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New research shows that Australians are spending a lot of time and money in search of a parking space, and HERE Technologies believes that connected cars will help curb the problem.

A survey of more than 1000 people found that Australians spend, on average, 14 hours per year looking for that elusive perfect parking space. The numbers show that 18- to 24-year-old drivers take more time than any other age group – one in four people in this age group spend 30 minutes and over, per week, trying to find a spot.

Some 30 per cent of participants believe it has become increasingly difficult to find parking spaces in the past year, leading 24 per cent to choose alternative forms of transport, and 25 per cent to avoid driving at all. However, 4 per cent think parking access has improved.

While younger drivers are the pickiest with their parking spots, they’re also the most likely to consider solutions like alternative transport, ride-sharing, or future technology.

More than half of all under-25s surveyed (56 per cent) want an app that directs them to available parking spaces, while almost one in three (31 per cent) want to use internet connected car features to help find free parks.

“Connected car technology can provide information to drivers about parking availability and on-street parking restrictions in real-time and can even estimate how long you’ll need to factor in to find a spot, based on historical data,” said Mark Whitmore, director of HERE Asia Pacific.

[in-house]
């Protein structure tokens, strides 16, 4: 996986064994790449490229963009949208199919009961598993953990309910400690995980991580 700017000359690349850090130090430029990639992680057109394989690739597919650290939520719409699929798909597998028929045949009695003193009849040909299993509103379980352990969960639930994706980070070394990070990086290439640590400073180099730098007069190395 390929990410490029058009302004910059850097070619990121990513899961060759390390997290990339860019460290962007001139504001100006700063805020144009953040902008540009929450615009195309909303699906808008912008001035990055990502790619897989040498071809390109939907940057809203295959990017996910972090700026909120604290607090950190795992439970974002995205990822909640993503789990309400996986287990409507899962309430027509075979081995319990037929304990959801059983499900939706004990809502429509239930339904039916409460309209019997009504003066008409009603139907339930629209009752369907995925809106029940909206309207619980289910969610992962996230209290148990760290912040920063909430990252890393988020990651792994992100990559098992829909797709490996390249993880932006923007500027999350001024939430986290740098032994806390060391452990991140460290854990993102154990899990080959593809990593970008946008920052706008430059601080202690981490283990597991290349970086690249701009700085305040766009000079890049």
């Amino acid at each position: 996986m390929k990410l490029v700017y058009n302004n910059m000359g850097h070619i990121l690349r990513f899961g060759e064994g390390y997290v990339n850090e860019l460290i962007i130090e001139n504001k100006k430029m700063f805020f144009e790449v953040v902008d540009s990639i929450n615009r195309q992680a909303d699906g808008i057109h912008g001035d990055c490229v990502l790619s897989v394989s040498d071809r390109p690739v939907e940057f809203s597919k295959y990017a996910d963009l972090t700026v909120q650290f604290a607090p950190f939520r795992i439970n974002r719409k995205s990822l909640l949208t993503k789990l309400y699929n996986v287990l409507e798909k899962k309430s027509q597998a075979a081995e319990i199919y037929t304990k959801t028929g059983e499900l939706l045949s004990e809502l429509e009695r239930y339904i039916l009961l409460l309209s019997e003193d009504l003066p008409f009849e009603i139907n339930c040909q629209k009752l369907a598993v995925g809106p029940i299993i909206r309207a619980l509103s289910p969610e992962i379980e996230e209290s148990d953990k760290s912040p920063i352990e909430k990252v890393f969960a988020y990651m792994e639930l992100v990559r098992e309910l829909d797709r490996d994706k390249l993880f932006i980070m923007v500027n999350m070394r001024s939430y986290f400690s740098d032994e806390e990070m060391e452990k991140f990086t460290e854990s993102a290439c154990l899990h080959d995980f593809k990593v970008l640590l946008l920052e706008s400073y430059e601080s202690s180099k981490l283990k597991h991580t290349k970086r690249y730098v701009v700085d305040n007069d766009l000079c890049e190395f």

“Building greater awareness of on-street parking options not only helps alleviate the stress of locating parking for drivers, it also impacts pedestrians and cities on a wider scale – with limited parking causing more than 30 percent of overall inner city traffic.”

“Just like online banking has eliminated the need to wait in bank queues, the inconvenience of searching for car parks will soon be a relic of the past as fully self-driving cars capable of parking themselves become widely available across Australia in as little as five years,” he added.

Other findings include that the average Australian clocks up an additional 560 kilometres a year at around 40km/h looking for parking spots, burning 59 litres of fuel at an average cost of $70 per person – equating to $1.3 billion.

Here, previously a Nokia subsidiary, was purchased by Audi, BMW and Daimler in 2015 as part of a $4.2 billion deal.

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